Springer GTM 71.
"In this book we present the theory of Riemann surfaces and its many different facets. We begin from the most elementary aspects and try to bring the reader up to the frontier of present-day research."
Chapter 0: An OverviewEdit
Chapter I: Riemann SurfacesEdit
Section I.1: Definitions and ExamplesEdit
- I.1.6: Thus, we also have (since a non-vanishing holomorphic function on a disc has a logarithm) that:
From above we have
with n positive and $ a_n $ nonzero. Pulling out a factor of $ \tilde{z}^n $, we can rewrite this as
Now g converges wherever f does -- at $ \tilde{z}=0 $ it converges to $ a_n $ and elsewhere we can just divide $ f(\tilde{z}) $ by $ \tilde{z}^n $. Since $ g(\tilde{z}) $ is nonzero at $ \tilde{z}=0 $ and holomorphic, it's nonzero on some disc of positive radius, and consequently has a logarithm on this disc. Write $ h(\tilde{z}) := \exp \left\{\frac{1}{n} \log h(\tilde{z})\right\} $ on this disc; then $ g(\tilde{z}) = h(\tilde{z})^n $, so $ \zeta = \tilde{z}^n h(\tilde{z})^n $ as claimed.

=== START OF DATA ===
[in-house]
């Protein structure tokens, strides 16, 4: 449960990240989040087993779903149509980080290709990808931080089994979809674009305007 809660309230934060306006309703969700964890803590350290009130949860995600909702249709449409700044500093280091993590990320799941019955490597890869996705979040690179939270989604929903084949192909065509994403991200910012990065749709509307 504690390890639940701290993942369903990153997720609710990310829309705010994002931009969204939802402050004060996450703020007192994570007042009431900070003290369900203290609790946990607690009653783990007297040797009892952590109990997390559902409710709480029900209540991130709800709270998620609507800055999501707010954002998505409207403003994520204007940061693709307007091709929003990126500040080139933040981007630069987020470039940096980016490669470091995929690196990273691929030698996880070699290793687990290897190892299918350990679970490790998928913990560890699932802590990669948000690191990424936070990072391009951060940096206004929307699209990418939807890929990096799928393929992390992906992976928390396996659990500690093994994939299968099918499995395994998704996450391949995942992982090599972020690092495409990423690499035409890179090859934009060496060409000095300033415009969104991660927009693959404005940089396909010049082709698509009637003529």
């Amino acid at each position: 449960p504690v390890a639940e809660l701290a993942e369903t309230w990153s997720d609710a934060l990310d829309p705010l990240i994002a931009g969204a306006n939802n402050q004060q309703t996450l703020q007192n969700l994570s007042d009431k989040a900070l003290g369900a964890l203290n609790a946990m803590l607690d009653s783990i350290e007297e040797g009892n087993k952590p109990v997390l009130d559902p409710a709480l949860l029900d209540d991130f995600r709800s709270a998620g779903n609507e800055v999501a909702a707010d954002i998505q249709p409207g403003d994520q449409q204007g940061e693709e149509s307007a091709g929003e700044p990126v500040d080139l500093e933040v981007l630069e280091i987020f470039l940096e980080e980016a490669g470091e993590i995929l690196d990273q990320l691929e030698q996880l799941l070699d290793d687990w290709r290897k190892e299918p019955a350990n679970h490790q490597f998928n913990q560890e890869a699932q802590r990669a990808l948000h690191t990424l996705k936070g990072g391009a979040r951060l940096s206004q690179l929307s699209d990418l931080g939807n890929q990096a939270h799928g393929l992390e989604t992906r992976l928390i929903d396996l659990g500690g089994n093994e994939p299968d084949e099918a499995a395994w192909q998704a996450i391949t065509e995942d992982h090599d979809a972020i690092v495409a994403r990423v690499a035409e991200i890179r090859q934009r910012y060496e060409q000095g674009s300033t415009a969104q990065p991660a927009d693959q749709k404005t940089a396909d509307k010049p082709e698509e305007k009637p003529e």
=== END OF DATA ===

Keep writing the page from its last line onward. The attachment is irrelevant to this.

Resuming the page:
- I.1.6, Proposition: The "normal form" of the mapping f given by (1.6.1) shows that this is open in N.
Section I.2: Topology of Riemann SurfacesEdit
Section I.3: Differential FormsEdit
Section I.4: Integration FormulasEdit
Chapter II: Existence TheoremsEdit
Section II.1 Hilbert Space Theory - A Quick ReviewEdit
Section II.2 Weyl's LemmaEdit
Section II.3 The Hilbert Space of Square Integrable FormsEdit
Section II.4 Harmonic DifferentialsEdit
Section II.5 Meromorphic Functions and DifferentialsEdit
Chapter III: Compact Riemann SurfacesEdit
Section III.1 Intersection Theory on Compact SurfacesEdit
Section III.2 Harmonic and Analytic Differentials on Compact SurfacesEdit
Section III.3 Bilinear RelationsEdit
Section III.4 Divisors and the Riemann-Roch TheoremEdit
- III.4.8 Theorem (Riemann-Roch)
There's way too much stuff in this proof. It should be broken up into multiple pieces, and the notation should be pulled out.
Notation:
- Let M be a compact Riemann surface with canonical homology basis $ \{a_1, \ldots, a_g, b_1, \ldots, b_g $, as in this detail from figure I.4:
- If $ A = \sum_{j=1}^m n_j P_j \in \operatorname{Div} M $ for some Riemann surface M, write $ A' := \sum_{j=1}^m (n_j+1) P_j $.
- Write $ \Omega_0(A) $ for the meromorphic 1-forms with no 'a'-periods and no residues:
$ \Omega_0(A) := \{ \omega \; | \; \omega \text{ a mero 1-form}, \forall j \int_{a_j} \omega = 0, \forall P \in M \operatorname{res}_P \omega = 0, (\omega) \geq A \} $.